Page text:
• Consider that all large projects are simply a combination of smaller ones. Novels are written in chapters. Chapters are written in dialogue, scenes, descriptions, characters. Non-fiction books can start out as articles, research in one topic that leads to another, etc. It’s okay to write small, as long as you write.

You might want to keep a copy of these tips handy in your writing space. It’s so easy to put writing aside while you do something else, but I urge you not to do that. Only you can write from your perspective. If you claim you want to be a writer, you have to write. Writers write, right? Happy writing!

Reality and Fairness in Writing

April 6, 2015

Writing fiction is harder than writing nonfiction for me. That said, however, writing nonfiction has its challenges as well. The cliche about every story having two sides creates the basis of two primary challenges in writing nonfiction–reality and fairness.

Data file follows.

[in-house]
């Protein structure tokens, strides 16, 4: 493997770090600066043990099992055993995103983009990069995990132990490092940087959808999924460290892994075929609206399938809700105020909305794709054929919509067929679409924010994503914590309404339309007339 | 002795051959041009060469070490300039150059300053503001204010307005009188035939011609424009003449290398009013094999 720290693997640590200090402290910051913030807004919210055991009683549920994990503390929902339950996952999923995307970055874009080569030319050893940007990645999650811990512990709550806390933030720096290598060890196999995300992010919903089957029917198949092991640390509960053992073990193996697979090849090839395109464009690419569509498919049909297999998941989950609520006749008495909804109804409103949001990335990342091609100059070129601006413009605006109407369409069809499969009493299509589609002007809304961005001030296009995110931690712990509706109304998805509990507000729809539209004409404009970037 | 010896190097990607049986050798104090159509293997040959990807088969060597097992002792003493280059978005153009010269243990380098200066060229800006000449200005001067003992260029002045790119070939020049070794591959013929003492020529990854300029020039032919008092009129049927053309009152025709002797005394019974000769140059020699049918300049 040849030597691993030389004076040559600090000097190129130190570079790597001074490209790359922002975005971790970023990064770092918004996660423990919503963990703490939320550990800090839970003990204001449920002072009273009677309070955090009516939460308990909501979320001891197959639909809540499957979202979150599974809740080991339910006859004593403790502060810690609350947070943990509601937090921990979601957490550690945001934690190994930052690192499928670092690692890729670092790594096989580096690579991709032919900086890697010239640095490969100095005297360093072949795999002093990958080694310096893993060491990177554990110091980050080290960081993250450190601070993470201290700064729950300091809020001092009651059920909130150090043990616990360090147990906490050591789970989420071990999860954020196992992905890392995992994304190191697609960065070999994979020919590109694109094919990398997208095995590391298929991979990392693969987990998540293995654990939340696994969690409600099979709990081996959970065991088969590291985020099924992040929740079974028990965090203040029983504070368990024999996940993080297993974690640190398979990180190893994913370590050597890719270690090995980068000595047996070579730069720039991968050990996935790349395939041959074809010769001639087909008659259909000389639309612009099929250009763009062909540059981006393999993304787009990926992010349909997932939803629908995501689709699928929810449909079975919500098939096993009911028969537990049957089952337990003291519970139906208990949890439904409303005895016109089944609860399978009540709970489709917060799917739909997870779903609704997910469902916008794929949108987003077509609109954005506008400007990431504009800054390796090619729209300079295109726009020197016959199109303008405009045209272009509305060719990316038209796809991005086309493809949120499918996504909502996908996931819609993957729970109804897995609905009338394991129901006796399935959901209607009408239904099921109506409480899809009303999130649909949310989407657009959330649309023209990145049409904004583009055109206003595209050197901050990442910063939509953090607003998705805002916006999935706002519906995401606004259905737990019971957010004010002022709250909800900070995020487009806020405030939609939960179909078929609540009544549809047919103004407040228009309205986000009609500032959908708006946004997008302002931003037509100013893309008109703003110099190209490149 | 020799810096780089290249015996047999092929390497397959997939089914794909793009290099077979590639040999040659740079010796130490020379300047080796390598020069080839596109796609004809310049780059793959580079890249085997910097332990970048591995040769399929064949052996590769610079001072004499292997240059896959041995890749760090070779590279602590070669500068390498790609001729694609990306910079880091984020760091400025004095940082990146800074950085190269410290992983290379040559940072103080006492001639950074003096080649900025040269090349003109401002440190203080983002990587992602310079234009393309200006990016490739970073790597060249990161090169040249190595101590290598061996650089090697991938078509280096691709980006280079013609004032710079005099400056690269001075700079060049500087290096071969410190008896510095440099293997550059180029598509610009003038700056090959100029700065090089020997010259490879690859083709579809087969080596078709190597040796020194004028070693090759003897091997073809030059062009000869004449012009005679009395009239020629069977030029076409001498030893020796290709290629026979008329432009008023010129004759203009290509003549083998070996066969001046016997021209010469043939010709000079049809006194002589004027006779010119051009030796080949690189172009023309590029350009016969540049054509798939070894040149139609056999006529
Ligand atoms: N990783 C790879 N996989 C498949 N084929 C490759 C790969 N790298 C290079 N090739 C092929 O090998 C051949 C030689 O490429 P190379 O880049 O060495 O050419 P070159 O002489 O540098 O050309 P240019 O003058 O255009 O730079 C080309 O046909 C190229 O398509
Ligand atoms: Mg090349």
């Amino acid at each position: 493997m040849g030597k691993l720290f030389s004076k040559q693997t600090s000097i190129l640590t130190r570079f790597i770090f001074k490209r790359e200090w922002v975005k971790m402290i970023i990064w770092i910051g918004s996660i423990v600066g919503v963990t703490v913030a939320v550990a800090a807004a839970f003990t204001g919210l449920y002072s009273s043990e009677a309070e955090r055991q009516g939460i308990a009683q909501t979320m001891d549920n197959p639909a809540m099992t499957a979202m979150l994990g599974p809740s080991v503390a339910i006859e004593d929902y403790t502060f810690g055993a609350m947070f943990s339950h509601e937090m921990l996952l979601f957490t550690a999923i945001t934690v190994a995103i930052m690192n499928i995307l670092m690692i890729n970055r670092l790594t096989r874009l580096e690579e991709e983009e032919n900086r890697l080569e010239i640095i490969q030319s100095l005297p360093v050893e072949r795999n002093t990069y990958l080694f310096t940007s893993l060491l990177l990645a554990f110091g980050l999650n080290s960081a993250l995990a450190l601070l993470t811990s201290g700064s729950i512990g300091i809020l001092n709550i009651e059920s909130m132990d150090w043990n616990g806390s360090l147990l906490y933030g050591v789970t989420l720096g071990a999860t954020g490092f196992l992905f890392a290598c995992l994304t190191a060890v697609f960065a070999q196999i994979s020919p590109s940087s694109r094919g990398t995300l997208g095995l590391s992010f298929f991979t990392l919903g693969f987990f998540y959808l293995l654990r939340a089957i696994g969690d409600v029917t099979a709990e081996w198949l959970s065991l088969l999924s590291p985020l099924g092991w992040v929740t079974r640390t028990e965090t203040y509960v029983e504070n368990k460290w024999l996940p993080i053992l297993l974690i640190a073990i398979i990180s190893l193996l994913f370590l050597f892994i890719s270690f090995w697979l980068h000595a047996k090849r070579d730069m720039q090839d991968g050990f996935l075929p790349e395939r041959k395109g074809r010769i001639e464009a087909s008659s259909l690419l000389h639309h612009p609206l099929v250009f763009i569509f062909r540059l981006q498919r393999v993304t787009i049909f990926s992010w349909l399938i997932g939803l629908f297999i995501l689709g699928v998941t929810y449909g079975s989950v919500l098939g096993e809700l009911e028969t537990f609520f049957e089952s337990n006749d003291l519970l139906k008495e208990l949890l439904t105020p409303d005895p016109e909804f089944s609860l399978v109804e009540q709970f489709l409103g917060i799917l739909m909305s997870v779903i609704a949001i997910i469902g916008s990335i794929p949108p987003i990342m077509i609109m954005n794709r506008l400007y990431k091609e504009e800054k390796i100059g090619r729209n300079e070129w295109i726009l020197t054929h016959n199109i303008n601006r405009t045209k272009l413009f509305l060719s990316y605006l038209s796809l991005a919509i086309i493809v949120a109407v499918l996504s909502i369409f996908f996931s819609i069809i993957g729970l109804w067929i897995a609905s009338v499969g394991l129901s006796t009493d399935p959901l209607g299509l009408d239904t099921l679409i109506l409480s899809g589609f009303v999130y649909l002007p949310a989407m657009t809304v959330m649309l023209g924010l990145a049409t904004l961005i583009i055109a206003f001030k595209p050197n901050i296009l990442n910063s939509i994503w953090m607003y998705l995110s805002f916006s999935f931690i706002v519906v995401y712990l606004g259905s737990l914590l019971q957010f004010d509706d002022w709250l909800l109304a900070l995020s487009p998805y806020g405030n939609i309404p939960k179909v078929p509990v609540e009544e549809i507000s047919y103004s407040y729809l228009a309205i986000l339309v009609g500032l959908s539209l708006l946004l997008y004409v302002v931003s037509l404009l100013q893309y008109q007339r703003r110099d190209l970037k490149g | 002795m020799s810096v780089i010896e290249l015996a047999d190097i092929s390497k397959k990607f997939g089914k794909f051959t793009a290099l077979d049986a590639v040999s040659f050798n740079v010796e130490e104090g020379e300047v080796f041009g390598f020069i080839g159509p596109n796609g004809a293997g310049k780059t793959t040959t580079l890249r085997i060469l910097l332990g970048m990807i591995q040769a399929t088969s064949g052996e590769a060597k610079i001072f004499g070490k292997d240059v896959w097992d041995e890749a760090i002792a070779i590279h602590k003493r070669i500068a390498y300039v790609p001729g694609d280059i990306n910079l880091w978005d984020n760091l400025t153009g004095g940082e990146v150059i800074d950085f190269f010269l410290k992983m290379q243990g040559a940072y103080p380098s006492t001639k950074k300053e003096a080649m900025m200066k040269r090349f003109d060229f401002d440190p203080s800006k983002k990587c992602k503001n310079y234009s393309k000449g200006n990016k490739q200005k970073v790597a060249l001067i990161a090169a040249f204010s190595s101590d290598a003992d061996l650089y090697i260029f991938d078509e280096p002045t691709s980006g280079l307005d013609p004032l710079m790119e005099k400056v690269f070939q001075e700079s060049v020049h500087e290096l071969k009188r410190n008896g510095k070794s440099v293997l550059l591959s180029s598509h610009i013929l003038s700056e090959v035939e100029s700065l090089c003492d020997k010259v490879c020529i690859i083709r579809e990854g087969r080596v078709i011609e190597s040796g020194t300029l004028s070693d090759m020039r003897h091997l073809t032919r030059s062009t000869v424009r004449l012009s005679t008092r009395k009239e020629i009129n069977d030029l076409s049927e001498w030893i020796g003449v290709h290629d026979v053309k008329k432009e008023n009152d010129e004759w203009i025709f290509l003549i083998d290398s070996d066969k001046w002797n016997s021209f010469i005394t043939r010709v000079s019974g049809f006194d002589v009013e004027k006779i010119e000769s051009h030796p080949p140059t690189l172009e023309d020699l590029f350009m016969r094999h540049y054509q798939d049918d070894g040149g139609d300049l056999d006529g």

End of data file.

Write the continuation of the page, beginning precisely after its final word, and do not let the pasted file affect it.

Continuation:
Whether you’re writing an article about a person or an issue or an event, there are multiple viewpoints to consider. When writing a personality profile, for example, it’s important to remember that no person is perfect. The reality is everyone has experience with mistakes, failure, and regret. As a writer your challenge is to decide how much of that to share in an article highlighting the person’s success or contribution to society.

I realize I’m stating the obvious when I say there are two sides to every issue. If you’re writing about an issue, you again deal with the challenges of reality and fairness. That means you’ll have to decide on balance in resources quoted, for example. You’ll also have to decide if you can be fair in seeing both sides of an issue you’re considering writing about.